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Fish near Fukushima still contaminated: Study

Published on Oct 26, 2012 8:40 AM
 
This Sunday, April 10, 2011 file photo released by Tepco shows orange colored floats suspending "silt fence" that was installed under water to help prevent contaminated water from spreading outside the tsunami-crippled Fukushima Dai-ichi nuclear power plant's bay in Okuma town, Fukushima prefecture, north-eastern Japan. Elevated levels of cesium found in fish off Japan's east coast 18 months after the Fukushima nuclear disaster suggest a "continuing source" of radiation in the ocean, a new study has revealed.  -- FILE PHOTO: TOKYO ELECTRIC POWER CO

WASHINGTON (AFP) - Elevated levels of cesium found in fish off Japan's east coast 18 months after the Fukushima nuclear disaster suggest a "continuing source" of radiation in the ocean, a new study has revealed .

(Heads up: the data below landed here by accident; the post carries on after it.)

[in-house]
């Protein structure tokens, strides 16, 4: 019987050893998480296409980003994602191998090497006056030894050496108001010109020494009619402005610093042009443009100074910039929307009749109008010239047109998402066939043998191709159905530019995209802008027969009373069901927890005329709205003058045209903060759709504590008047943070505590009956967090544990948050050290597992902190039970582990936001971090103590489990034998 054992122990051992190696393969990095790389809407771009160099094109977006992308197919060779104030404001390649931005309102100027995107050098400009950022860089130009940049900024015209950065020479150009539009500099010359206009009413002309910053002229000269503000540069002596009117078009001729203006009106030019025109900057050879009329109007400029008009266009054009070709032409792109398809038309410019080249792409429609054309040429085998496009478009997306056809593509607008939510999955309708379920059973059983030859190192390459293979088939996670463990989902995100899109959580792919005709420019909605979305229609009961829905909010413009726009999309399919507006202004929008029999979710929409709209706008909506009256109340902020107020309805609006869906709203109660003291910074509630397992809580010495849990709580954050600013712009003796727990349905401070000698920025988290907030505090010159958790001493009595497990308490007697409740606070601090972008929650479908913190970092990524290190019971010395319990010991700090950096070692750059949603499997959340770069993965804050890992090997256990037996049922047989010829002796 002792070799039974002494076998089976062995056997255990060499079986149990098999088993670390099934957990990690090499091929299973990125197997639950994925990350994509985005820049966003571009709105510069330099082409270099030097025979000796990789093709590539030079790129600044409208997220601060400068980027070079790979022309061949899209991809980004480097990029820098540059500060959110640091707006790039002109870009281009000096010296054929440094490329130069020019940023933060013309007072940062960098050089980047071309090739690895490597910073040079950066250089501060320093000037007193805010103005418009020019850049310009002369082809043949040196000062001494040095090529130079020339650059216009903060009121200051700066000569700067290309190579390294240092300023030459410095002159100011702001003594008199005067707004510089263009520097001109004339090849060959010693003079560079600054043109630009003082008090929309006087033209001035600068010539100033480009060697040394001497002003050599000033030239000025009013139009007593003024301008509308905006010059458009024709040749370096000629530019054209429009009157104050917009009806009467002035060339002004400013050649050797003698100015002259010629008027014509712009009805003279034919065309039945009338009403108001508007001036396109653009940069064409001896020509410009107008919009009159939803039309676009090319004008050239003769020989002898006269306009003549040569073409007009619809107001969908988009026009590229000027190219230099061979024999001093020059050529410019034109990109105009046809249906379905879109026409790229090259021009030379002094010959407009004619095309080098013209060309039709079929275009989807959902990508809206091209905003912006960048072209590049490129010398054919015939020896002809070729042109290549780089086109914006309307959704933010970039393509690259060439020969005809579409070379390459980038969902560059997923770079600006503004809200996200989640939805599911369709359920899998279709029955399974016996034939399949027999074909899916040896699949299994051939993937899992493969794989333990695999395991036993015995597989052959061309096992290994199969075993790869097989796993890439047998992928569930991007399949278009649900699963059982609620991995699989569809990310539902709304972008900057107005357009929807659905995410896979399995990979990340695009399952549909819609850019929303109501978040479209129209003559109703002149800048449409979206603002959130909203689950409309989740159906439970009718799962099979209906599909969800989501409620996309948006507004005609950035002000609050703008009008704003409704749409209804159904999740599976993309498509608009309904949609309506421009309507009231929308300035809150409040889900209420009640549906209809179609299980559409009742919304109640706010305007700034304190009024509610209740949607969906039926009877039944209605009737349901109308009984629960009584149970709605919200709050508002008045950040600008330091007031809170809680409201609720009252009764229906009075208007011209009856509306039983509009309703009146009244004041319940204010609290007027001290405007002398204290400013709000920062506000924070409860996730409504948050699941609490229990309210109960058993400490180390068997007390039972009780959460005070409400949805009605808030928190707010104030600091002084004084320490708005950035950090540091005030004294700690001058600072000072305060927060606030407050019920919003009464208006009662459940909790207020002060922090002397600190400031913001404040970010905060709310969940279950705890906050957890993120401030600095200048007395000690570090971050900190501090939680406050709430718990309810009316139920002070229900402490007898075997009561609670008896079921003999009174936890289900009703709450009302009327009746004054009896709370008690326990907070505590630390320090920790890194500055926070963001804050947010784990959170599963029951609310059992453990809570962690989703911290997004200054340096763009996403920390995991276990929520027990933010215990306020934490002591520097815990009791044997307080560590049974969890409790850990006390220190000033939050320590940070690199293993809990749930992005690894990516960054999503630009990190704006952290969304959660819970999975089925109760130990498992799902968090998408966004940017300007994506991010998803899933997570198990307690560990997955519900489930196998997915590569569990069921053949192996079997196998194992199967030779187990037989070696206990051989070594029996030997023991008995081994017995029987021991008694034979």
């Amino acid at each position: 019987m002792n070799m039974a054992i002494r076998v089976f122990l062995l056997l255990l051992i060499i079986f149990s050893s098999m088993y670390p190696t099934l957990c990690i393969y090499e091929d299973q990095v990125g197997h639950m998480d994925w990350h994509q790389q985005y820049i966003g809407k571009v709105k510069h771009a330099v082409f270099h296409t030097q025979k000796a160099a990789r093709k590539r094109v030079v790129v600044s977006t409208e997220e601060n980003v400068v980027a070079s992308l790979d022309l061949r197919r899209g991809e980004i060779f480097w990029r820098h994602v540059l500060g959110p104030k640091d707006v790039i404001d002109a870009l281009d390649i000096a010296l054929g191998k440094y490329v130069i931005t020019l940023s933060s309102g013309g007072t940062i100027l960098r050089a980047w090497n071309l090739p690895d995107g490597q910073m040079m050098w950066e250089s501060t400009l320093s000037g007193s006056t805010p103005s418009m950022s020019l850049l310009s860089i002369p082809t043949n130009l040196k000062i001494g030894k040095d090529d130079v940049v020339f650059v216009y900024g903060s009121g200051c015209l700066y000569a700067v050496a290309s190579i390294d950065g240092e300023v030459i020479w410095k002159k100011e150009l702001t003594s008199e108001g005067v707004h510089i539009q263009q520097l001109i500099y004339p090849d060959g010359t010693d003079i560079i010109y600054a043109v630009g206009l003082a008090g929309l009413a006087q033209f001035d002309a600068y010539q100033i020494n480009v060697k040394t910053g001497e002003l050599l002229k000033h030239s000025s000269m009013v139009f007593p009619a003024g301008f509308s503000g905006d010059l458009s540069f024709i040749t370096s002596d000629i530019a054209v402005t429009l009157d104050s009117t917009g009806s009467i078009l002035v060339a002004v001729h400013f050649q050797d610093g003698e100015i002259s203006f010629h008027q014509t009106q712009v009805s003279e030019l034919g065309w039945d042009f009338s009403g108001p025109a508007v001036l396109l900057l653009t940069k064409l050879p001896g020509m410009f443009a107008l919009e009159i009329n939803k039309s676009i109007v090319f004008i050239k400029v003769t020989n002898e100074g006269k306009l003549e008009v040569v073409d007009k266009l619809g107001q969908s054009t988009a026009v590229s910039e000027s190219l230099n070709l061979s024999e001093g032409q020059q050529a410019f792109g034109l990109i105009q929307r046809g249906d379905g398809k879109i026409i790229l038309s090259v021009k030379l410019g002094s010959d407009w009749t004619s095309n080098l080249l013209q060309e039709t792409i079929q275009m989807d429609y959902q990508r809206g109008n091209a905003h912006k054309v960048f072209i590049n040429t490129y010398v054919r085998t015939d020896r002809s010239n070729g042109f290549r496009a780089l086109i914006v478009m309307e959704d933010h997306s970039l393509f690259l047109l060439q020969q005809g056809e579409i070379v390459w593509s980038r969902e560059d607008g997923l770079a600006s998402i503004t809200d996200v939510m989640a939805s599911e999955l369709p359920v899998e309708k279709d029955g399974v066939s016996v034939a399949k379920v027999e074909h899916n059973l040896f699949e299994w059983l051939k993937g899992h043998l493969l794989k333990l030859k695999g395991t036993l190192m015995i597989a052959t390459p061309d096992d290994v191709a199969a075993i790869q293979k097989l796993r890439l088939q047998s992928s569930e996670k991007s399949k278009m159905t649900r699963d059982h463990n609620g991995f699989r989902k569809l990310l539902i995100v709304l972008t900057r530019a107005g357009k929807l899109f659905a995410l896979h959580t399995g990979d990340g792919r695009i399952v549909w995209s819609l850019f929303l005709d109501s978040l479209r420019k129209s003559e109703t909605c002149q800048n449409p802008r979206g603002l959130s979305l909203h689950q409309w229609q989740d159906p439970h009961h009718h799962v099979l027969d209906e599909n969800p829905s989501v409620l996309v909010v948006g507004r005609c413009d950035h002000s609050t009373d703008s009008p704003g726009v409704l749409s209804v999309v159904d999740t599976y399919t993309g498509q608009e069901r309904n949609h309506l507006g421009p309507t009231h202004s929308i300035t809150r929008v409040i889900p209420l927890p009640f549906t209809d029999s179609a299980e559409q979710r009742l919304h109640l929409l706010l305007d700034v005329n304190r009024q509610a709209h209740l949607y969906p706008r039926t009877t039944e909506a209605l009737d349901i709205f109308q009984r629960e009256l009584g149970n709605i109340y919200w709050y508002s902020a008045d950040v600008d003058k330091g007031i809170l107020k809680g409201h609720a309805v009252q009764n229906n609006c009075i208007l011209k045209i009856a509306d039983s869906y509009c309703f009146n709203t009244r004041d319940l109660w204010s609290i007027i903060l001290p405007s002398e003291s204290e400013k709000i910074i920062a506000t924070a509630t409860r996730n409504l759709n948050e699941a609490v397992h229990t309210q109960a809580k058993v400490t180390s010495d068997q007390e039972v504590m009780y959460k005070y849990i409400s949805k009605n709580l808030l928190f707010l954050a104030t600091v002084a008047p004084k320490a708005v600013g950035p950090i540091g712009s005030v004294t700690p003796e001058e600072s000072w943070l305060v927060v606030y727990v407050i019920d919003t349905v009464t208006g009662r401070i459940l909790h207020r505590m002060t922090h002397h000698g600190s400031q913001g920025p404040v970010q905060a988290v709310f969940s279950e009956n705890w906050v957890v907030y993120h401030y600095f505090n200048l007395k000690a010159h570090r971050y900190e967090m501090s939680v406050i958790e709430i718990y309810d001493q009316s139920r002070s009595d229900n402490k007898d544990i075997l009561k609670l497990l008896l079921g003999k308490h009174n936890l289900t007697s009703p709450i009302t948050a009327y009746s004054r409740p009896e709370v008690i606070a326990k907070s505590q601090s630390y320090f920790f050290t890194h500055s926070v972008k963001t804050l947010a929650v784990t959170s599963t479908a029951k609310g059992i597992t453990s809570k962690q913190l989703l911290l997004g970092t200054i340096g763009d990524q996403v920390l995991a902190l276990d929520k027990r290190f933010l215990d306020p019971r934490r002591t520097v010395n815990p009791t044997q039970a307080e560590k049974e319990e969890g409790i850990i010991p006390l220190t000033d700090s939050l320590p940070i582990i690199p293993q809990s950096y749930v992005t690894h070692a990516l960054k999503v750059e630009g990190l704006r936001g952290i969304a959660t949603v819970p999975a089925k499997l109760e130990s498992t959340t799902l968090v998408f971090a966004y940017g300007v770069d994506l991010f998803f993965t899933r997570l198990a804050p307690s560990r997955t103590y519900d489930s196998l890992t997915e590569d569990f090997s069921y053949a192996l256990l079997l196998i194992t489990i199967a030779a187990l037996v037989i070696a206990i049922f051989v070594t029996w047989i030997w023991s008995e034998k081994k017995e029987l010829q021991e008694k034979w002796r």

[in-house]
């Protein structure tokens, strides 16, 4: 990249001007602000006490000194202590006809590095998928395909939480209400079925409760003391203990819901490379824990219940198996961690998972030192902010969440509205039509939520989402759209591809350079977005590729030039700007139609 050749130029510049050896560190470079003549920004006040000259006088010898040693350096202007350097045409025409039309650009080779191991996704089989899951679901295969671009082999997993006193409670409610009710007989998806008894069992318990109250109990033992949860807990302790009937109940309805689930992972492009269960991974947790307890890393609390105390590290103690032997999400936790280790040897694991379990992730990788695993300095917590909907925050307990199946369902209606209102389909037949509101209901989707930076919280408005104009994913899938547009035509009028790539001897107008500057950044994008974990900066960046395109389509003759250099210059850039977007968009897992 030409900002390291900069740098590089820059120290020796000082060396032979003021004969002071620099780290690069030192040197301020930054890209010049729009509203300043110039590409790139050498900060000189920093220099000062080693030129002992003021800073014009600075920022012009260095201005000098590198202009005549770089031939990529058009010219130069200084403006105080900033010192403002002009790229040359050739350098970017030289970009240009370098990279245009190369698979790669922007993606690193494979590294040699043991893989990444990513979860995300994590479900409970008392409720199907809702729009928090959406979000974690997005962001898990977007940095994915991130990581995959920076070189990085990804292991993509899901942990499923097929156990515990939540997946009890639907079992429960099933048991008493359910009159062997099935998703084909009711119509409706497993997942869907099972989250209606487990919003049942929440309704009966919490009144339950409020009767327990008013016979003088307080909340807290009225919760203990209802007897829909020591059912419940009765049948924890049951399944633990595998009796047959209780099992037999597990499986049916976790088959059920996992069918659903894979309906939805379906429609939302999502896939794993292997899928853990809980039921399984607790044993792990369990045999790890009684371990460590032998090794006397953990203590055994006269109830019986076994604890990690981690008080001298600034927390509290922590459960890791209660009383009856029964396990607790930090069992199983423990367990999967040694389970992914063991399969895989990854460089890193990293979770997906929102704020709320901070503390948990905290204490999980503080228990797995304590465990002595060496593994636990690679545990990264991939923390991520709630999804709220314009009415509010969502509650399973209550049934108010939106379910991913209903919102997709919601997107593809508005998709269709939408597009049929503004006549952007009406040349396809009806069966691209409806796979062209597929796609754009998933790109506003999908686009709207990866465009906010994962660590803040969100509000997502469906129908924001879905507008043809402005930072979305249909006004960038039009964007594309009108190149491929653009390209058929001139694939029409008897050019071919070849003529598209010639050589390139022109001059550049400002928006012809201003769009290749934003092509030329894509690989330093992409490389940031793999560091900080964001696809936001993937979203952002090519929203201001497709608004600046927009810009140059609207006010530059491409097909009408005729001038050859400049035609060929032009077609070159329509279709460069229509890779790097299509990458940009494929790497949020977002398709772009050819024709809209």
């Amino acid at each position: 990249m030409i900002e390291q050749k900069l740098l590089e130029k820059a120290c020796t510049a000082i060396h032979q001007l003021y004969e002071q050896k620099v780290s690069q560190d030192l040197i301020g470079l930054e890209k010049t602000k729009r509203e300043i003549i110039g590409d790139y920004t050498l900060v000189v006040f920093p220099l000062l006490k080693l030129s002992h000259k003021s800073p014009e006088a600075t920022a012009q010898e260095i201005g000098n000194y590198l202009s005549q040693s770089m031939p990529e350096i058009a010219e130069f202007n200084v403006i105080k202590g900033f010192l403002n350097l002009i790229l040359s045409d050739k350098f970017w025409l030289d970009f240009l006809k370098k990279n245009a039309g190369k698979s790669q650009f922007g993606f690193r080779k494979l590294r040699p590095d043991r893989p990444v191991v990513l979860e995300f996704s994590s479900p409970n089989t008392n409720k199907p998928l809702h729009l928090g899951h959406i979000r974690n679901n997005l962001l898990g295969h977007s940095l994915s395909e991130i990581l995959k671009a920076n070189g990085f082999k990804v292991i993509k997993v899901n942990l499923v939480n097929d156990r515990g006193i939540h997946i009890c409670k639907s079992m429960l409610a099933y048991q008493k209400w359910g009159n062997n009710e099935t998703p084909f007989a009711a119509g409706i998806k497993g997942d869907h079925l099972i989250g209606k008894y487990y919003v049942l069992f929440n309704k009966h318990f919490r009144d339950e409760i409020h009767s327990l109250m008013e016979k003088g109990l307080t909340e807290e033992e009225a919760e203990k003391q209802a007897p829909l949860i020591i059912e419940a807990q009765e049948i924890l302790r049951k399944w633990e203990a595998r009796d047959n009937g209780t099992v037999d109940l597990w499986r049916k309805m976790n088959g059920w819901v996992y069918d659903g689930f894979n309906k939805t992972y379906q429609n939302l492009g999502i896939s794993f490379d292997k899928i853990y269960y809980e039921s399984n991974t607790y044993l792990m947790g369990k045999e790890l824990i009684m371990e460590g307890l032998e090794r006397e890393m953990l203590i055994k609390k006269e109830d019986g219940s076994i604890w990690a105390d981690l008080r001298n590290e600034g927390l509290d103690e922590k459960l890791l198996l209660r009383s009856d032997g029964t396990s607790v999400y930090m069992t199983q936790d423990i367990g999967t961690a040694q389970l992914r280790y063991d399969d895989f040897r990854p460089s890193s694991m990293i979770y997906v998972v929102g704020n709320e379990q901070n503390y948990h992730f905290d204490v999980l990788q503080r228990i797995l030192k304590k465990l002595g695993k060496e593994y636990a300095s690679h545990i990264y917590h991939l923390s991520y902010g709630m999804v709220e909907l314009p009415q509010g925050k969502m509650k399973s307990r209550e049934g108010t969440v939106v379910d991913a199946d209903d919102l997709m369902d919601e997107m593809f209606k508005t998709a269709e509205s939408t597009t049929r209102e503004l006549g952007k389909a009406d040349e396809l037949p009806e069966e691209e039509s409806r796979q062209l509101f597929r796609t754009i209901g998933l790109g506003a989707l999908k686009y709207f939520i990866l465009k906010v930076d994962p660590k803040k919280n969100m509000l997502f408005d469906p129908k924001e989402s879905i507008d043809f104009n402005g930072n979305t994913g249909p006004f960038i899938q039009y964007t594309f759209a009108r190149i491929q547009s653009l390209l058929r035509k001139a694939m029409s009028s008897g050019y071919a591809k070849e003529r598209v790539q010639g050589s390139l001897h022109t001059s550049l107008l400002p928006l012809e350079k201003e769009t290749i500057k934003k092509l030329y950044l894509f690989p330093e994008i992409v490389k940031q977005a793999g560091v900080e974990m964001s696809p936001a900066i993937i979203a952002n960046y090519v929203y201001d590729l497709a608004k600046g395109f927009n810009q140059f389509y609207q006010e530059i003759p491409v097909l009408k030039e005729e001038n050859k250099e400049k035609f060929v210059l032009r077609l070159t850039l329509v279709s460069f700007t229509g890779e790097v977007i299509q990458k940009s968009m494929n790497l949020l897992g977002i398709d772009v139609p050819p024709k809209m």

Marine chemist Ken Buesseler of the Woods Hole Oceanographic Institution reviewed official Japanese data on radiation levels in fish, shellfish and seaweed collected near the crippled nuclear plant.

Mr Buesseler concluded the lingering contamination may be due to low-level leaks from the facility or contaminated sediment on the ocean floor, according to his research, published on Thursday in the US magazine Science.

He estimated that about 40 percent of fish caught near Fukushima are considered unfit for consumption under Japanese regulations.

 
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